That's not to say we didn't enjoy the very occasional trip to Sonic or McDonald's (where the ice cream machine seemed perpetually out of order) but we'd probably make those trips less than once a month. More often, we'd get coffee.


The pandemic has caused us to rethink our approach to eating out.

We used to eat out a lot more than we do — there were years when both Karen and I were writing regularly about restaurants (I suppose it is now safe to confess that in the days when our Weekend section was a tabloid, I wrote under the bylines Jack Butler Eats and William Butler Eats: "What rough feast is this, its hour come around at last? This eggish plate, this hash?") and even after that gig ended, we probably averaged 1.5 meals a week outside the house.

We might return to restaurants soon, now that the evenings have cooled and so many of them have made arrangements for al fresco dining. But even before the pandemic, we'd discovered the pleasures of getting takeout. If it's just us, if we aren't meeting anyone, we have better wine, and it's fun to load up the dogs for a road trip. They like Sonic's corn dogs and soft-serve ice cream.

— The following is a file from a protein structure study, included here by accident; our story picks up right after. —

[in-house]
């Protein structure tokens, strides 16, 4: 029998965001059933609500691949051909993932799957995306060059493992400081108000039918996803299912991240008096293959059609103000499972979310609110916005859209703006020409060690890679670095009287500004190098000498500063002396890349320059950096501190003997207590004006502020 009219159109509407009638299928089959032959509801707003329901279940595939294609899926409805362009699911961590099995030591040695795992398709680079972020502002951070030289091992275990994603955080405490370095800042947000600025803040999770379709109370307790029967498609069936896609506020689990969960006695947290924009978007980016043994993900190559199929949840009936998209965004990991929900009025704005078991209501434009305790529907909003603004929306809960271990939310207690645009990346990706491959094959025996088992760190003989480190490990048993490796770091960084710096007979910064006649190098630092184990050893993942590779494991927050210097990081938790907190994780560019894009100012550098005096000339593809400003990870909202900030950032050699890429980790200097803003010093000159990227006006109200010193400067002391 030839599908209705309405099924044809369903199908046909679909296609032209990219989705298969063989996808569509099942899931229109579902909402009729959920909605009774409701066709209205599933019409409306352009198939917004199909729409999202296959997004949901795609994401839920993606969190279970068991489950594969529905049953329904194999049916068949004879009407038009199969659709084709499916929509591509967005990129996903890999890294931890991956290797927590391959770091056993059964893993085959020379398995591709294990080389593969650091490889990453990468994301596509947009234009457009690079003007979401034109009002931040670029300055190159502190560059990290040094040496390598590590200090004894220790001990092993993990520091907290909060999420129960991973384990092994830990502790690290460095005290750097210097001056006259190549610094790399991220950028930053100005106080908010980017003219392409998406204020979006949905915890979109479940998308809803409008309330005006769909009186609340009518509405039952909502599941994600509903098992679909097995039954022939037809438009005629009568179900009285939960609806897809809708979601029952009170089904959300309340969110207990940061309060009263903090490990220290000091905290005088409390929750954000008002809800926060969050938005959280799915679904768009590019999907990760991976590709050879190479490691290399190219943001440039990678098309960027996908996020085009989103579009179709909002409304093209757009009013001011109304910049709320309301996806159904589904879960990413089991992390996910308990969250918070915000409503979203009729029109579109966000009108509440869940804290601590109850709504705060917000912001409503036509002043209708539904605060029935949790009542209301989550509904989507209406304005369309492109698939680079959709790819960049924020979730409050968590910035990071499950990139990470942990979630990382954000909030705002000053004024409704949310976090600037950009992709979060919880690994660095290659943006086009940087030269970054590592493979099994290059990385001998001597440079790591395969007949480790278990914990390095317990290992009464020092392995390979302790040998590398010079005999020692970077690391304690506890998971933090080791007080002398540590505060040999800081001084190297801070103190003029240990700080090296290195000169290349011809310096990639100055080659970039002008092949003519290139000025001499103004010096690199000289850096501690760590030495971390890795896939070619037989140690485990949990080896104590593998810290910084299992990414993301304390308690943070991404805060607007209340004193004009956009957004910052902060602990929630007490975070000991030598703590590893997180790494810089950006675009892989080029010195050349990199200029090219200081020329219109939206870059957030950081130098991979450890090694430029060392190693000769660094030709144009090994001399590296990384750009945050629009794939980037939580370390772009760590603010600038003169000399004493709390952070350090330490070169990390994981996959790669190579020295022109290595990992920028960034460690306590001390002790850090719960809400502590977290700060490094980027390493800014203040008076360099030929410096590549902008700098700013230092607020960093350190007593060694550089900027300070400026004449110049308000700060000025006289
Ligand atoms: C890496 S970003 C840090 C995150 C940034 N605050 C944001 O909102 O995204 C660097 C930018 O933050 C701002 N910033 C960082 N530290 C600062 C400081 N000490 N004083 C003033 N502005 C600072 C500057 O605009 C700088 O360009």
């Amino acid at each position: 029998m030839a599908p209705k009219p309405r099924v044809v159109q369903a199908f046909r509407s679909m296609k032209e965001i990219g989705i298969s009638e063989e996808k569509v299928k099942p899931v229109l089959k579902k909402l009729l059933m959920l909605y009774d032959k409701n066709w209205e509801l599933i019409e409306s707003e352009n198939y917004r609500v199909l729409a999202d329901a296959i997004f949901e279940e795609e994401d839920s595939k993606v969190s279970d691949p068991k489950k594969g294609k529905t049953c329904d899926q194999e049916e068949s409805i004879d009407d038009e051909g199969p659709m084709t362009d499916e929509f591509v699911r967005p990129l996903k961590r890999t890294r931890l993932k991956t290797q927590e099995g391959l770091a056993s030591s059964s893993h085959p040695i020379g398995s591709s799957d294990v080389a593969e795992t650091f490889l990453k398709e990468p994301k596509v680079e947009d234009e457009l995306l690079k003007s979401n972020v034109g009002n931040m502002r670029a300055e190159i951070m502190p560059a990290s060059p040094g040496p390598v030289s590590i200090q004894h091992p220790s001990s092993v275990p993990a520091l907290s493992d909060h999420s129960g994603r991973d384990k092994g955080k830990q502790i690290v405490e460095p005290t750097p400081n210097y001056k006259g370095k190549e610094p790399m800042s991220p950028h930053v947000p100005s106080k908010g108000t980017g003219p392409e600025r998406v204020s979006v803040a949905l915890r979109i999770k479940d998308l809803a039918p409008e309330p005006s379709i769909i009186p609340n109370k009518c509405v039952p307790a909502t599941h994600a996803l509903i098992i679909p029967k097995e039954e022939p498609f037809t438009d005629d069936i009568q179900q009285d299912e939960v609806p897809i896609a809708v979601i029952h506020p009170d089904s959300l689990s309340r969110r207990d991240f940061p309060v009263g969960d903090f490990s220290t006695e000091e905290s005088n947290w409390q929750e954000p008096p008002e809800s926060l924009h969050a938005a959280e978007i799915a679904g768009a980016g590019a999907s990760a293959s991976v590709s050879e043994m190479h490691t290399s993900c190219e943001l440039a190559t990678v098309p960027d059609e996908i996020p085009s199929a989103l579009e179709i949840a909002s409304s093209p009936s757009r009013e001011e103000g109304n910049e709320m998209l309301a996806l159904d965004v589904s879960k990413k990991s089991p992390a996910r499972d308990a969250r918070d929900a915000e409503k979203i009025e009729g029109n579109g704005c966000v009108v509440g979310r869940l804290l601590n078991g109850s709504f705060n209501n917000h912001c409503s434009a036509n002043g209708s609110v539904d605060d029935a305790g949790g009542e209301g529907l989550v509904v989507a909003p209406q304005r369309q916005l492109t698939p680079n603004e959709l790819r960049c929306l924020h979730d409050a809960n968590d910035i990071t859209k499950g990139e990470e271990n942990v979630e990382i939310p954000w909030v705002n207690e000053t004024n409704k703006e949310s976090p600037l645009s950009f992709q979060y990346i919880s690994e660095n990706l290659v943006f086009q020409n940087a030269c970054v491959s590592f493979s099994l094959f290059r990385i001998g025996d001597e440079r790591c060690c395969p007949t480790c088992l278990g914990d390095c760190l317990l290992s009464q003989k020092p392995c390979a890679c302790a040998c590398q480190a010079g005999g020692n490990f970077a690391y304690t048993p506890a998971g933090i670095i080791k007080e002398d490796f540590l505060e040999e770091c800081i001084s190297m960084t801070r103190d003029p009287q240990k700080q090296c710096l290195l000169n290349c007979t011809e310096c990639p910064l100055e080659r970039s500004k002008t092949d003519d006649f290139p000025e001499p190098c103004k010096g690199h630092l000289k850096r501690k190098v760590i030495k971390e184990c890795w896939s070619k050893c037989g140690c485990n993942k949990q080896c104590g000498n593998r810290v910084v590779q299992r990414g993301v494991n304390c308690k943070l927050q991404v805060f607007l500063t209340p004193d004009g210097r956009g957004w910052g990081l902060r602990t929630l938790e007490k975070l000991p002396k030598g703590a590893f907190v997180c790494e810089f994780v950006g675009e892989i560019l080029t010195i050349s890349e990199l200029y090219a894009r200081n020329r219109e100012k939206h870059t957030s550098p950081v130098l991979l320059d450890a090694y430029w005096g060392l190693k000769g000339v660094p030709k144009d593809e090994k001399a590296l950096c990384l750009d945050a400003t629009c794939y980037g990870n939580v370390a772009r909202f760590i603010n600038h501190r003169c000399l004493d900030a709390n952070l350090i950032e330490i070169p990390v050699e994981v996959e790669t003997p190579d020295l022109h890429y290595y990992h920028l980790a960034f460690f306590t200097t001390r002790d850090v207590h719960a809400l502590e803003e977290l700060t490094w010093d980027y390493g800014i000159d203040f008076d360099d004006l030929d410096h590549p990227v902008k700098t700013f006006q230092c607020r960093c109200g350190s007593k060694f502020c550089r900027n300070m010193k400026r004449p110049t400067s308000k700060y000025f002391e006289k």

They serve those breakfast burritos all day. Their cheeseburger is passable, and a lot bigger than the ones I used to get at Hardee's back in the day.

And it's probably better too, though they can't compete with a memory.